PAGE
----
Despite a second half that gradually devolves into an over-plotted, almost forced, collection of scenes and dynamics, "Three Billboards" succeeds on its first half alone, telling a very R-rated, very funny, and very tragic tale of one mother's search for justice at the cost of almost completely losing herself in it. Frances McDormand gives a career-best performances as the mother hardened by grieving, regret, and the all the messiness of life in-between that her gaunt face tells us she's really lived. Woody Harrelson is also scary-good and likable as the small-town sheriff standing between the mom and what she wants.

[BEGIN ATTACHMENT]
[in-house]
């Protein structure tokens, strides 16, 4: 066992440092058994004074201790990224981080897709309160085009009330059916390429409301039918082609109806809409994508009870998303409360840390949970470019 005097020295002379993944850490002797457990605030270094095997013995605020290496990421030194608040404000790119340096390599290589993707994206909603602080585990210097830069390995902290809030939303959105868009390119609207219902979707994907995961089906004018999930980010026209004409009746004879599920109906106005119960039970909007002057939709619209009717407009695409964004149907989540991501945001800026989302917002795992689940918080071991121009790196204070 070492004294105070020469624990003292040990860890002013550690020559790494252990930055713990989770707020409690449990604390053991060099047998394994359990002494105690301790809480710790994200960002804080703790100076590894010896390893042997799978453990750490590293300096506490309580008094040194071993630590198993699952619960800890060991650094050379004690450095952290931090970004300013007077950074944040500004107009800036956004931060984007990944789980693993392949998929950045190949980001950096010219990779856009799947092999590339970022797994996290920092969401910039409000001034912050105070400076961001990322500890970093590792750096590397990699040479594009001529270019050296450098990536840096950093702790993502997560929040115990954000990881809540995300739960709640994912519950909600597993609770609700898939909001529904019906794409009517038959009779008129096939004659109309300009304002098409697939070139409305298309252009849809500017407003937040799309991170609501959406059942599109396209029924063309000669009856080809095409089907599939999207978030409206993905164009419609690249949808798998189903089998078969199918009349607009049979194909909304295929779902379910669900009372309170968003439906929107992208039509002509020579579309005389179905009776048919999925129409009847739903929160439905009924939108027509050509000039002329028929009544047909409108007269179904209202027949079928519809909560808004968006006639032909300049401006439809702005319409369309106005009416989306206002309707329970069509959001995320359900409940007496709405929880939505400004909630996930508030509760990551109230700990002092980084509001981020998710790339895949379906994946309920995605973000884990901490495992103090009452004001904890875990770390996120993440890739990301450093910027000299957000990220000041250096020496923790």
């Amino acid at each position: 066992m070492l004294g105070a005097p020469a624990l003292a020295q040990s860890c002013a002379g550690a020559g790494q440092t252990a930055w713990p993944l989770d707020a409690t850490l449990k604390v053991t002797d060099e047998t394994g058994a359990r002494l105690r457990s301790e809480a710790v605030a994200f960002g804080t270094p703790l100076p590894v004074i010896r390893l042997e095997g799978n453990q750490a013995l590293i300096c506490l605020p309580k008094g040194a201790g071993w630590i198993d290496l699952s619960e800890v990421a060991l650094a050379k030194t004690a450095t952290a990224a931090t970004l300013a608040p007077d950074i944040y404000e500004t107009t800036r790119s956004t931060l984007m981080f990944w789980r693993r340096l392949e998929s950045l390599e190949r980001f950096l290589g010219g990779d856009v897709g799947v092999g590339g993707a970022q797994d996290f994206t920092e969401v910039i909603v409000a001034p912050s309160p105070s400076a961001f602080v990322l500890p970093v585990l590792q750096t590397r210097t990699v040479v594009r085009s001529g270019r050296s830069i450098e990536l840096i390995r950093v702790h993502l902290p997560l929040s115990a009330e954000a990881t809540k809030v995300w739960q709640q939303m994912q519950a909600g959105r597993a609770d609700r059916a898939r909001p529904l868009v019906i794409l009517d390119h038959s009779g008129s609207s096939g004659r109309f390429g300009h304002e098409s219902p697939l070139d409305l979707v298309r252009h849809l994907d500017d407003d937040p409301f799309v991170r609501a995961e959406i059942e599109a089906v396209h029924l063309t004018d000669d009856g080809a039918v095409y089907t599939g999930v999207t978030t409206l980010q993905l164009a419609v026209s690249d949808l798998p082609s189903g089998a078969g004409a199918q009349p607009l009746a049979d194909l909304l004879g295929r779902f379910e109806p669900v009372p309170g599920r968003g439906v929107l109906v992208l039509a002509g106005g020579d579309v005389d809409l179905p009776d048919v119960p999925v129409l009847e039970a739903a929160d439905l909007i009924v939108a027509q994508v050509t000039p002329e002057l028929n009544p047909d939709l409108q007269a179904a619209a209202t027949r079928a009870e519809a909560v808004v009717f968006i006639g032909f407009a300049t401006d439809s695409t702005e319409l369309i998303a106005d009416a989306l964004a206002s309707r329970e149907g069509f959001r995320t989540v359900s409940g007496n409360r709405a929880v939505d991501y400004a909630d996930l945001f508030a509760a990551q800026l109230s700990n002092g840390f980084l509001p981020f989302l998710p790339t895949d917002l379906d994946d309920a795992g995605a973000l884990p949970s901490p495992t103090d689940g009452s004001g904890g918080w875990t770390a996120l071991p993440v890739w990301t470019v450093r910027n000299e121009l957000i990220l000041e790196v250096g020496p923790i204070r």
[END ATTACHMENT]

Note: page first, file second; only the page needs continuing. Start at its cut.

And while the film more than implies a payoff to her search, setting up a potential culprit and unlikely pairing of characters en route to deliver that a-hole's comeuppance, it wisely never delivers that resolution. Because that's what a lesser movie would do, one more concerned with a fourth-act revenge plot instead of "Three Billboards'" more honest take on how life, especially when it concerns the unresolved loss of a loved one, is unfair. It's all about the journey here, chronicling the price that vendetta -- that need to find solace in why and how and who -- has on those willing to take on, and be surprised by, the path they let it take them on.